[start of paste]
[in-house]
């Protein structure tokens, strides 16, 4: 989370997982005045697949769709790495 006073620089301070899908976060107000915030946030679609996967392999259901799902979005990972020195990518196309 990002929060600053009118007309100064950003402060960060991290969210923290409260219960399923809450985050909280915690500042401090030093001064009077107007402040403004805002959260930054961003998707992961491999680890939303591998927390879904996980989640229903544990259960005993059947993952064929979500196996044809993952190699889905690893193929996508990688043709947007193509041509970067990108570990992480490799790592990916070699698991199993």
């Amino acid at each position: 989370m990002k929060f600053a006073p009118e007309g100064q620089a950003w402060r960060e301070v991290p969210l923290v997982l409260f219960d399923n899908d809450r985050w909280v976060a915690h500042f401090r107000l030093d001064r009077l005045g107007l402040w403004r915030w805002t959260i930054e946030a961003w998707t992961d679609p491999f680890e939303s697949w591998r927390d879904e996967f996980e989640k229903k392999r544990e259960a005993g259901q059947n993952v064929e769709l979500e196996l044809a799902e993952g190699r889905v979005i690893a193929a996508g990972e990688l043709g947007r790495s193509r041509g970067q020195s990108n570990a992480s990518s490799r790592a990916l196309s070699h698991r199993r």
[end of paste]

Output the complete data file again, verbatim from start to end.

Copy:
[in-house]
């Protein structure tokens, strides 16, 4: 989370997982005045697949769709790495 006073620089301070899908976060107000915030946030679609996967392999259901799902979005990972020195990518196309 990002929060600053009118007309100064950003402060960060991290969210923290409260219960399923809450985050909280915690500042401090030093001064009077107007402040403004805002959260930054961003998707992961491999680890939303591998927390879904996980989640229903544990259960005993059947993952064929979500196996044809993952190699889905690893193929996508990688043709947007193509041509970067990108570990992480490799790592990916070699698991199993």
């Amino acid at each position: 989370m990002k929060f600053a006073p009118e007309g100064q620089a950003w402060r960060e301070v991290p969210l923290v997982l409260f219960d399923n899908d809450r985050w909280v976060a915690h500042f401090r107000l030093d001064r009077l005045g107007l402040w403004r915030w805002t959260i930054e946030a961003w998707t992961d679609p491999f680890e939303s697949w591998r927390d879904e996967f996980e989640k229903k392999r544990e259960a005993g259901q059947n993952v064929e769709l979500e196996l044809a799902e993952g190699r889905v979005i690893a193929a996508g990972e990688l043709g947007r790495s193509r041509g970067q020195s990108n570990a992480s990518s490799r790592a990916l196309s070699h698991r199993r």